The question before us is whether W. Va. Code, 20-9-12b [1989] mandates that LCS seek a certificate of site approval from the Solid Waste Authority before it may operate its solid waste facility. W. Va. Code, 20-9-12b [1989] does not apply to LCS because it had a valid permit on the date the above statute was enacted: April 9, 1989. As we pointed out earlier, the fact that the permit issued in January of 1989 was subject to four conditions does not prevent LCS from holding a valid permit because the conditions did not include site approval by the Solid Waste Authority. In fact, in January of 1989, site approval was not even an issue. Additionally, since the conditions were met, and no party appealed the September 1989 final permit, the appellees cannot now complain about the permit which was issued to LCS:
            '"The general rule is that where an administrative remedy is provided by statute or by rules and regulations having the force and effect of law, relief must be sought from the administrative body, and such remedy must be exhausted before the courts will act." Syl. pt. 1, Daurelle v. Traders Federal Savings & Loan Association, 143 W. Va. 674, 104 S.E.2d 320 (1958).' Syl. pt. 1, Cowie v. Roberts, 173 W. Va. 64, 312 S.E.2d 35 (1984).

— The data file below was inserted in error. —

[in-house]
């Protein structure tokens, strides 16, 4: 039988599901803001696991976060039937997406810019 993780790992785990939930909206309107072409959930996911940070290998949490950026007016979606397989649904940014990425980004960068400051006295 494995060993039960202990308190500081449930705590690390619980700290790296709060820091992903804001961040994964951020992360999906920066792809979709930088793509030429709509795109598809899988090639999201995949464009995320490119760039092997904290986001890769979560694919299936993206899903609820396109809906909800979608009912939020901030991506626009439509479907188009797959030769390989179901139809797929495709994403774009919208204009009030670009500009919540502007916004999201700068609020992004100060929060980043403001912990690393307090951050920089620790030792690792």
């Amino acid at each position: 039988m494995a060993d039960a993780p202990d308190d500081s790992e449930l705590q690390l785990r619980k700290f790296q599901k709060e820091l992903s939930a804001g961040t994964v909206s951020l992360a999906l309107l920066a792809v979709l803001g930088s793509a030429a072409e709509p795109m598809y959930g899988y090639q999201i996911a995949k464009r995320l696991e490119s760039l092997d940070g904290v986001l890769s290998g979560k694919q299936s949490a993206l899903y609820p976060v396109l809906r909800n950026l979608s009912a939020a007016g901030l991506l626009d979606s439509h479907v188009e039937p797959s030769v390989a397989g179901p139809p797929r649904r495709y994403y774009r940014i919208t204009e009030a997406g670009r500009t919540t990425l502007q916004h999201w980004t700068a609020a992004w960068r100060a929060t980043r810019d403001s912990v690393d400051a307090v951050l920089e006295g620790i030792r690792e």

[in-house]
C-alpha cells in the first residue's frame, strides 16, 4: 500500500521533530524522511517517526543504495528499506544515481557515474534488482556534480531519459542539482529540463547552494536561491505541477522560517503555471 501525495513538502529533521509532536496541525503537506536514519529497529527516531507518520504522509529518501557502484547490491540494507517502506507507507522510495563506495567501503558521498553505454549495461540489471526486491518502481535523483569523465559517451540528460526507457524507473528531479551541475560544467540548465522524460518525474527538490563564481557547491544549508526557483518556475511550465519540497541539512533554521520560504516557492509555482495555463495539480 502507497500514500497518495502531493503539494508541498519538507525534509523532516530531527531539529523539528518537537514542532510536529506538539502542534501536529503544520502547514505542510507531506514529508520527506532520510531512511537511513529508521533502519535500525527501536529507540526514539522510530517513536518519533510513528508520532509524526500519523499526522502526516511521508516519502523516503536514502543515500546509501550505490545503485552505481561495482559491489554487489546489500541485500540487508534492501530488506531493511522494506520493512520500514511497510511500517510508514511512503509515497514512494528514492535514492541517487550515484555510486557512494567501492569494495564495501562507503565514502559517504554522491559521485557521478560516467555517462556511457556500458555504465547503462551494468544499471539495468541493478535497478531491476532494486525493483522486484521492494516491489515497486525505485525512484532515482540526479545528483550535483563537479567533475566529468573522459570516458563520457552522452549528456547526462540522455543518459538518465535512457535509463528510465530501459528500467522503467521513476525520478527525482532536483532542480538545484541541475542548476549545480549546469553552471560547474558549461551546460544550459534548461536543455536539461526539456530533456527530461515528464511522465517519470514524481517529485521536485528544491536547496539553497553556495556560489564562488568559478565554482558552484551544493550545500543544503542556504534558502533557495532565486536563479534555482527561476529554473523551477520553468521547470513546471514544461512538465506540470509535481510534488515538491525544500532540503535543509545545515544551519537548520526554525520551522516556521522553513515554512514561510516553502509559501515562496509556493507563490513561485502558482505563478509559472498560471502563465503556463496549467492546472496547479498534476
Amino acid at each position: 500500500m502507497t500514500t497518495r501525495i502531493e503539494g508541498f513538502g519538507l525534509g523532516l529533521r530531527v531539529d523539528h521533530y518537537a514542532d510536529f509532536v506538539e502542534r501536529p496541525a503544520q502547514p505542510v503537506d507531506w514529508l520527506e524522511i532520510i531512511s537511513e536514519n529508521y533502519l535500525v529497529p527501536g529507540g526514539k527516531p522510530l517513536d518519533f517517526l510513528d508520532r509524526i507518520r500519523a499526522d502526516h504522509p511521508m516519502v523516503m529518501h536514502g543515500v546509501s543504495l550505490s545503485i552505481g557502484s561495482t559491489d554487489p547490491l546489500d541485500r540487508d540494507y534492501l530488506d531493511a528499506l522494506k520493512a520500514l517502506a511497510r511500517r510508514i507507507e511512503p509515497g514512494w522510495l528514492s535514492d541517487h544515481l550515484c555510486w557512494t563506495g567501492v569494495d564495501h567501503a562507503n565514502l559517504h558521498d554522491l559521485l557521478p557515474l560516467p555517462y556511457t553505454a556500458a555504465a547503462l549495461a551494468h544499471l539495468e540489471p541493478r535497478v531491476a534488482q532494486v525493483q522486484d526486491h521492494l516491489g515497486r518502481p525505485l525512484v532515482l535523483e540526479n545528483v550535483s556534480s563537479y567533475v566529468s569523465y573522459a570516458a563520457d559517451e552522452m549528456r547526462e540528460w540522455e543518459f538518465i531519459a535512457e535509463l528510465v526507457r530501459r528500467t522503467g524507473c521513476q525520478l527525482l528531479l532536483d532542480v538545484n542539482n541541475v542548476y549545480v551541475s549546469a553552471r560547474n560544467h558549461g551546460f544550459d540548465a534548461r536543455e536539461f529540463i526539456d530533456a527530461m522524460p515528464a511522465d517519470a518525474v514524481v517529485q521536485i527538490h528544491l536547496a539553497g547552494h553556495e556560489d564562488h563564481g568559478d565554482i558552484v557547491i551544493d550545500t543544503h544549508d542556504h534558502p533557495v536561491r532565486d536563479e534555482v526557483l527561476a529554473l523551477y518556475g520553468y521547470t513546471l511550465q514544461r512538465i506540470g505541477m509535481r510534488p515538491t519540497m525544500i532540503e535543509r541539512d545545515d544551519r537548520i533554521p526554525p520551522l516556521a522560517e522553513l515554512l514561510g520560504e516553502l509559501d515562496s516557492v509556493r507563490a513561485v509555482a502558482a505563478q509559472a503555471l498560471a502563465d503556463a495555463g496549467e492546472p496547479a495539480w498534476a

Syl. pt. 1, Hechler v. Casey, 175 W. Va. 434, 333 S.E.2d 799 (1985). Therefore, since LCS had a valid permit as of January 1989, it was an existing landfill rendering W. Va. Code, 20-9-12b [1989] inapplicable. Although the trial judge concluded that this is not an existing facility under the language of W. Va. Code, 20- 9-12b [1989], such conclusion ignores the reality of this case considering the extensive litigation on this issue. There must be finality to the process required to obtain a permit to operate a solid waste facility.
        Moreover, under principles of retroactivity, W. Va. Code, 20-9-12b [1989] should not apply to LCS. In syllabus point 4 of Arnold v. Turek, 185 W. Va. 700, 407 S.E.2d 706 (1991) this Court stated: "'"A statute is presumed to operate prospectively unless the intent that it shall operate retroactively is clearly expressed by its terms or is necessarily implied from the language of the statute." Syllabus Point 3, Shanholtz v. Monongahela Power Co., [165 W. Va. 305], 270 S.E.2d 178 (1980).' Syllabus Point 2, State ex rel. Manchin v. Lively, 170 W. Va. 655, 295 S.E.2d 912 (1982)."